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Recommendations on Gym workout

TakeTurnsTakeTurns Posts: 1,075
I've signed up to a gym which I'll be going to few times a week with a friend as a social thing and to put some muscle on. As much as I used to admire having a lean body and being the envy of some friends, I want to gain some lbs! I'm currently 6 ft 5 and weight 83kg. I predominantly race crits, although I would like to branch out and do RR's. The main goal is to get better at racing and I've thankfully come to the realisation that I don't need to be so skinny to do so.

Now, my question is, what workouts at the gym will be best suited for me which wouldn't detriment my cycling capabilities? I assume there are some forum members who use the gym, what muscle groups do you work and what sort of (sets) do you do?

I've been told low weight and high reps are the way to go without putting too much strain on the muscles. Ideally, I'd like to fit gym workout around my current training schedule without disrupting it too much. So I won't be going hard on the weights so to speak.

Thanks

Posts

  • jgsijgsi Posts: 5,026
    Flat short crit circuits do not disadvantage the bigger rider... you can always pull back someone who has gone pff the front by use of more power.
    But racing on 'undulating' (and some undulate more than others) road circuits might find you out if you become bigger.

    Further to that, I am not getting drawn into the debate of whether gym or no gym for a racing cyclist as it is down to the individual.
  • KMC1993KMC1993 Posts: 101
    If you want to increase muscle mass you will have to go hard on the weights. High weight and low reps is the best way to increase strength and muscle mass, providing you eat correctly as well.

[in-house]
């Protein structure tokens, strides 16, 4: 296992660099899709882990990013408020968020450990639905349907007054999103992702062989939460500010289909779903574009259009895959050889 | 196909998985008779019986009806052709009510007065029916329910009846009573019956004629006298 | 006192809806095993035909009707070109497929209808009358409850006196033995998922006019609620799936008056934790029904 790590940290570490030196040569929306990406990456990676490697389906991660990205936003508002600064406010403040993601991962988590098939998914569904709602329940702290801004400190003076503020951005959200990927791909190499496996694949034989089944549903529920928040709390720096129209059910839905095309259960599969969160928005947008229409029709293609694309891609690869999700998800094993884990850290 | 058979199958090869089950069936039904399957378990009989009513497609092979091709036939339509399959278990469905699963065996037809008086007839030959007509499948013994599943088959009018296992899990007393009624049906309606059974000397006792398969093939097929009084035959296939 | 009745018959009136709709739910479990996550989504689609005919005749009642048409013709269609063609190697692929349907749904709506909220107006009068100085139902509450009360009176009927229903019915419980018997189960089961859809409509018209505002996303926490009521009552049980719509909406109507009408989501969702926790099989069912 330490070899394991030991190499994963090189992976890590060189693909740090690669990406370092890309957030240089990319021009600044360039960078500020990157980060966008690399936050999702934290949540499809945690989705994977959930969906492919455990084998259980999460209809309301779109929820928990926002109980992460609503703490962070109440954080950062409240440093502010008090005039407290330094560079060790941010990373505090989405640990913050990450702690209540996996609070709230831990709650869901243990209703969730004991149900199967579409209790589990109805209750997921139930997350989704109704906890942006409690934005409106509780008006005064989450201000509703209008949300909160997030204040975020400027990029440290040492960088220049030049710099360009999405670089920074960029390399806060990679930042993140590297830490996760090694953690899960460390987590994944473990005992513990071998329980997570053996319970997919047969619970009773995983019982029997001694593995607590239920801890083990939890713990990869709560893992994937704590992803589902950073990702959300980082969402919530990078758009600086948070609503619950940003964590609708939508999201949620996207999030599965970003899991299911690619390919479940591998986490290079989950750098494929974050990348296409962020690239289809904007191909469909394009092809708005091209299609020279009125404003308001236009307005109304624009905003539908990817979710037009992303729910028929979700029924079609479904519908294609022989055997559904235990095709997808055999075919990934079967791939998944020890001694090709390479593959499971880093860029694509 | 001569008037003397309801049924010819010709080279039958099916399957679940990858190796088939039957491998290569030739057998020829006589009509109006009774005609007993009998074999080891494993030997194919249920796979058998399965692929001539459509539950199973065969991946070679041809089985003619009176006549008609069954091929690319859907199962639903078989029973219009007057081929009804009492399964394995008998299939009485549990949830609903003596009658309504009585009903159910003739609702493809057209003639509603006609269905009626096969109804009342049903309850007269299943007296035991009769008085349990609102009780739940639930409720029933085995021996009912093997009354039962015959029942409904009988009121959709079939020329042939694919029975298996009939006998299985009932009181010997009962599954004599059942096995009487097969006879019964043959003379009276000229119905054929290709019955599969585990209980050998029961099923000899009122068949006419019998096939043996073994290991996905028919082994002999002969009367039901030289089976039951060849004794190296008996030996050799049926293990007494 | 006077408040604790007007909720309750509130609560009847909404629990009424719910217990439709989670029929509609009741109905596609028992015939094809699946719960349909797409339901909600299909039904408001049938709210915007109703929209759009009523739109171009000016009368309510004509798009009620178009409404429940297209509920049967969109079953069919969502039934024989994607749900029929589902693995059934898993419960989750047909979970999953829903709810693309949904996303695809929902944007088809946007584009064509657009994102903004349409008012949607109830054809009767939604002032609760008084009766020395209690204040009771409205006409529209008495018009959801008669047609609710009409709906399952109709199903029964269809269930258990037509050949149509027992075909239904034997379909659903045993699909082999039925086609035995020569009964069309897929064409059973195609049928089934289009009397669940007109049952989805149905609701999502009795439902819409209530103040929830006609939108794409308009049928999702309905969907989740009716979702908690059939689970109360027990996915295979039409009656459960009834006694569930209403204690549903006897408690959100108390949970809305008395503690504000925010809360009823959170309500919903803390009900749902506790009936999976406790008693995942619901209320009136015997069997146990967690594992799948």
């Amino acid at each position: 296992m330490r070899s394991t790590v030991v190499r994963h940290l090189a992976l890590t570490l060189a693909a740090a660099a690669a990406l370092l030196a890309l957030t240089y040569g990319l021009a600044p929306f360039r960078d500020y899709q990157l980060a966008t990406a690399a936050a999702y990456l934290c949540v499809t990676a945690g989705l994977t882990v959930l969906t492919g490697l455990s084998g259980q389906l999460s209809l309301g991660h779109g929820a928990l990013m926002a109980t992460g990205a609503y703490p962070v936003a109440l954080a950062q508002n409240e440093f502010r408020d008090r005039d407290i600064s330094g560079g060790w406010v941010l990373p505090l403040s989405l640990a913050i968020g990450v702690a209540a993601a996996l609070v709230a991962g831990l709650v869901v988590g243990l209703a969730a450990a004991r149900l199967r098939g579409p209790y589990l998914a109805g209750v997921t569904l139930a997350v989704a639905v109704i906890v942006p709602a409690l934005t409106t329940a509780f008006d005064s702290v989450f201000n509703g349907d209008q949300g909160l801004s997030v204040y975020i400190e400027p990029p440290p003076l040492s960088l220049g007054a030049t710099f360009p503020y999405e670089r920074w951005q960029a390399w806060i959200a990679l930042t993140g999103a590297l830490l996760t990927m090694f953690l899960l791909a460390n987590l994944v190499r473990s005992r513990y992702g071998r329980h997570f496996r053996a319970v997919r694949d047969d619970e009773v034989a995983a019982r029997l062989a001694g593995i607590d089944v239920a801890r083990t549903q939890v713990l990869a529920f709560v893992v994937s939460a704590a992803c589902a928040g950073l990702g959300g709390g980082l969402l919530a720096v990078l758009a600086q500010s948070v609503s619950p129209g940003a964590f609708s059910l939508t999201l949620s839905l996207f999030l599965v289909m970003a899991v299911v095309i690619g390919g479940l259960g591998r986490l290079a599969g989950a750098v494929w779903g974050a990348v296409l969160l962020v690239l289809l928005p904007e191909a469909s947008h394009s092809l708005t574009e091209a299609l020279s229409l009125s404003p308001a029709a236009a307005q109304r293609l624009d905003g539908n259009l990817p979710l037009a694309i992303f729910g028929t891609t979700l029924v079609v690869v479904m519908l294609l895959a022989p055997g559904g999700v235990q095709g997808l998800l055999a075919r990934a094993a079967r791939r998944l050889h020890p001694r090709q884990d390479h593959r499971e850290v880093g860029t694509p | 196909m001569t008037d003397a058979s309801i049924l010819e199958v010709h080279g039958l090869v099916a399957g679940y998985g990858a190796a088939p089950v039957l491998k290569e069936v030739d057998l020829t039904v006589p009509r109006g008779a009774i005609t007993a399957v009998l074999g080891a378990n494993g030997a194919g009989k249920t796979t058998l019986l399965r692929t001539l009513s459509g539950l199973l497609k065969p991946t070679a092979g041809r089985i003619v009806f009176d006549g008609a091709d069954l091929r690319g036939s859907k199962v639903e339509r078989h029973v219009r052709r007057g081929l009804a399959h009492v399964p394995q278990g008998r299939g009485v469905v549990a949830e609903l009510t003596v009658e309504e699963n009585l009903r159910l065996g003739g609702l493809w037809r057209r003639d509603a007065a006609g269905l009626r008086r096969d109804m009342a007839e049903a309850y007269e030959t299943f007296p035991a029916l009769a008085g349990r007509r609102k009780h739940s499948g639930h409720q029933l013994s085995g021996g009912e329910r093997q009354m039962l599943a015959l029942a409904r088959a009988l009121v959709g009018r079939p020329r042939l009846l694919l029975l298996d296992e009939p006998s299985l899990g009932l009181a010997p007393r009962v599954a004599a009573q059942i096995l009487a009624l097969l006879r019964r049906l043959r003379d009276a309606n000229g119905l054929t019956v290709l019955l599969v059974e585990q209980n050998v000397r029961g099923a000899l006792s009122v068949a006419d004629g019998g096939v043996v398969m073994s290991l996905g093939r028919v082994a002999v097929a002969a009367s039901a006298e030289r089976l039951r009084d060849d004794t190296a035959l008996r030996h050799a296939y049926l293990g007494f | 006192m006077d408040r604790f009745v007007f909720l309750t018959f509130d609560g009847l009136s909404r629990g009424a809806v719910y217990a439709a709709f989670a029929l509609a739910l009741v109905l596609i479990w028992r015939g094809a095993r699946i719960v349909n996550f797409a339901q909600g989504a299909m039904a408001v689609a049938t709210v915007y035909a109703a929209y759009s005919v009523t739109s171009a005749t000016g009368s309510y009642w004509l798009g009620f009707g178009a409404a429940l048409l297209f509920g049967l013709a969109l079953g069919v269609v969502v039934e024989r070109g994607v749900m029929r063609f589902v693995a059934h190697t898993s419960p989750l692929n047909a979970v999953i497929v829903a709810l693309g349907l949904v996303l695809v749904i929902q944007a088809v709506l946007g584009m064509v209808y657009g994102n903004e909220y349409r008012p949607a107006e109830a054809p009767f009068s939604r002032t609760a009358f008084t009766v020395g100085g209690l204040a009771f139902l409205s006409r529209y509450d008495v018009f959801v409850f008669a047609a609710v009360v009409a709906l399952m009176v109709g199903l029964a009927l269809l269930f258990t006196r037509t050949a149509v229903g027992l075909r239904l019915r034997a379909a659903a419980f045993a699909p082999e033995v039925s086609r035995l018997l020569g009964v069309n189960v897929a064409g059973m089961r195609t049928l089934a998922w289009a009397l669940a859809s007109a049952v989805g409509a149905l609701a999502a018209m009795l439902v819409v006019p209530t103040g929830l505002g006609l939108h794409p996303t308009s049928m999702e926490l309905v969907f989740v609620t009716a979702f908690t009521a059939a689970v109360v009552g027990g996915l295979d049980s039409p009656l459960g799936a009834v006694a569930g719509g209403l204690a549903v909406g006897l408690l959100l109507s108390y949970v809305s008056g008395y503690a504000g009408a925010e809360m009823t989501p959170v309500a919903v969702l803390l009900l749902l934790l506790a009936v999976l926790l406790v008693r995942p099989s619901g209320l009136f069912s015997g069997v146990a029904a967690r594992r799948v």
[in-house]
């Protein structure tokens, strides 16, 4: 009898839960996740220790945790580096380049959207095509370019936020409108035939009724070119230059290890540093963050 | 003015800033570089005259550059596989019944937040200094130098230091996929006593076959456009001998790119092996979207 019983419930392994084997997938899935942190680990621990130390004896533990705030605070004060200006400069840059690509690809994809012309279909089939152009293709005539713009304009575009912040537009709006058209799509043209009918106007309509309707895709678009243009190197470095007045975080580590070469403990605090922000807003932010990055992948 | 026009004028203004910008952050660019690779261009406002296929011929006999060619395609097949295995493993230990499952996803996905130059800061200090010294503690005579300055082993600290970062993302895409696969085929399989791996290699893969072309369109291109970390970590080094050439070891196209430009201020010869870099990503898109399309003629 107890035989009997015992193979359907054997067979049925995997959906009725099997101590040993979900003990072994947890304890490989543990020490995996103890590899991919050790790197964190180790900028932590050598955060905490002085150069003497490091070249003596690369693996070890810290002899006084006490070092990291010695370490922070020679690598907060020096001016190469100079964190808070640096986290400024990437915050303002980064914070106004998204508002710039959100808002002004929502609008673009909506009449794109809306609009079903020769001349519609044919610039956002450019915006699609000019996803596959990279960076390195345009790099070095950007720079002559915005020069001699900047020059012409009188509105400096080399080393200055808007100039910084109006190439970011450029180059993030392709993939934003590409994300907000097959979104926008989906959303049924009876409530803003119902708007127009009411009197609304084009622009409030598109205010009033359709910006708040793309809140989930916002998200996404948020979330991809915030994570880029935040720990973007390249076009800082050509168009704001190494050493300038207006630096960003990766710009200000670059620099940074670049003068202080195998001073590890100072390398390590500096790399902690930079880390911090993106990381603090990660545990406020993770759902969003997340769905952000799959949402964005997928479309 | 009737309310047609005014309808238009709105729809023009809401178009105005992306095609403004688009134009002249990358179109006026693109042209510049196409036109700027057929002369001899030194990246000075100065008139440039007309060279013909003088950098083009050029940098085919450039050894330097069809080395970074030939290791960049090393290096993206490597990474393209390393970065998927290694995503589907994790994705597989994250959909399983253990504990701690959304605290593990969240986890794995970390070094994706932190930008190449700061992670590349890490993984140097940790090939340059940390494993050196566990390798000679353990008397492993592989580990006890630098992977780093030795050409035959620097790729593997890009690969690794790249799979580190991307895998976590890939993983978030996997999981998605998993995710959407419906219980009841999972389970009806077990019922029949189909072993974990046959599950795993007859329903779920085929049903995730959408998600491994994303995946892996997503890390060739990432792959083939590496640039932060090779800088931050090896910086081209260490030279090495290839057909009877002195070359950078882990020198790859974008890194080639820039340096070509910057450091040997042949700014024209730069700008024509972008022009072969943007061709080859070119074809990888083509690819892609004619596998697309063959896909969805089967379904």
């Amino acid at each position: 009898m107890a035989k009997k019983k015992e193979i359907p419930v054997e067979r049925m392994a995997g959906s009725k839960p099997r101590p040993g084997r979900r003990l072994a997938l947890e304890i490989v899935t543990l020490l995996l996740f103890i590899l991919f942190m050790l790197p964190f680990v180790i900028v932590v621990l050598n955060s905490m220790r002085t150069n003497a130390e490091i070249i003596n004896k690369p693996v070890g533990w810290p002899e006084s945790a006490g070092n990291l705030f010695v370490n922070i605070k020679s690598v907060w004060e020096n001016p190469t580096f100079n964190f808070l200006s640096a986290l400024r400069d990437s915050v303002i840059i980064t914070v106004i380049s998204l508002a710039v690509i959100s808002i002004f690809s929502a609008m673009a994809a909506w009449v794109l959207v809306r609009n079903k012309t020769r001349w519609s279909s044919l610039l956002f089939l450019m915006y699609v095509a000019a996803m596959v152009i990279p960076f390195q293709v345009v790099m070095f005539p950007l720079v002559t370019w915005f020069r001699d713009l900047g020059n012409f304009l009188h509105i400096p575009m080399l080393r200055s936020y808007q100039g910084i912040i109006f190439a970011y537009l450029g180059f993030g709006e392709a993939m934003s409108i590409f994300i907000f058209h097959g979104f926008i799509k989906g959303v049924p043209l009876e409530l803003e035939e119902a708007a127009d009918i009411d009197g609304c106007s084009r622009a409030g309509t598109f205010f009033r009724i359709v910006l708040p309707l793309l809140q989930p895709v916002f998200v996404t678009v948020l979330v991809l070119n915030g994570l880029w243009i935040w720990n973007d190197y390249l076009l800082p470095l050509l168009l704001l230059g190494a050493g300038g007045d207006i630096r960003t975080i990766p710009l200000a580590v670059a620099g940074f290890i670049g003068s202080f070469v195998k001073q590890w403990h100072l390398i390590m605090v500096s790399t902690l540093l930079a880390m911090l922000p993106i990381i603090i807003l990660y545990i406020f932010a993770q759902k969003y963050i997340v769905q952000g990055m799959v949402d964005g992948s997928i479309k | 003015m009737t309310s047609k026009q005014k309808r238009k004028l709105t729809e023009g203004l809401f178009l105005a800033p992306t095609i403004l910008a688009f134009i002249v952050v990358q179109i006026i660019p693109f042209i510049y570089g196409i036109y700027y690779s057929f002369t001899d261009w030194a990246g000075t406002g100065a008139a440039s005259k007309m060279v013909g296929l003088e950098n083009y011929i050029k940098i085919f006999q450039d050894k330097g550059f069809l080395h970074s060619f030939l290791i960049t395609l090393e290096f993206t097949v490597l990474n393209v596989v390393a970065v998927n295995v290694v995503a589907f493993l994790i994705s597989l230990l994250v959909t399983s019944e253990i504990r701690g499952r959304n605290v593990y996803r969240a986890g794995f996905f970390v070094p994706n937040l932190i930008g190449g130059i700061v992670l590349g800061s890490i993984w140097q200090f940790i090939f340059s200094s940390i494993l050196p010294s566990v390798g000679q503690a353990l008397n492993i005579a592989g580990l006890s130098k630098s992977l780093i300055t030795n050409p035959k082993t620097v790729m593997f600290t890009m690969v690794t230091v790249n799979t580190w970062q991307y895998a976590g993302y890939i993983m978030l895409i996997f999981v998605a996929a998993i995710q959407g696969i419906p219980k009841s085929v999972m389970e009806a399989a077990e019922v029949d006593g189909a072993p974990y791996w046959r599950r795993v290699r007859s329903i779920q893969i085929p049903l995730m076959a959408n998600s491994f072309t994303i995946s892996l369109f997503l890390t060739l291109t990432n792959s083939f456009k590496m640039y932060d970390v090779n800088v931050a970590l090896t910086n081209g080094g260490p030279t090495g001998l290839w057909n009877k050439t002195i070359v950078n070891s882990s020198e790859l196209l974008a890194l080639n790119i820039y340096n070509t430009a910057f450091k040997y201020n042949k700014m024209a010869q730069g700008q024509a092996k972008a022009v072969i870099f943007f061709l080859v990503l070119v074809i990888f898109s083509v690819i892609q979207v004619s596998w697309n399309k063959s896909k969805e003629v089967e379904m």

• phreakphreak Posts: 2,131
    You don't need to be heavy to be strong. I only weigh 57kg yet can benchpress 130kg. Cycling a decent amount each week should keep you pretty lean, so I doubt you'll ever get to be huge whilst cycling is your main sport.

    I mainly do upper body work in the gym, and it's usually circuits rather than focusing on a muscle group each session. That circuit usually involves chest, shoulder, back, biceps and triceps, with a dedicated circuit for abs, with a few hundred sit-up style exercises in that. I leave legs alone as cycling does plenty for those, although there's often some stretching involved.

    Usually takes around 45 minutes, so not enough to turn me into He-Man, but enough to stop me turning into Wiggins.

    Being 57kg it hasn't done much harm to my climbing ability either. That's not to say that this is the best approach of course, I'm not a qualified trainer, but it's what I've done over the last decade or so.
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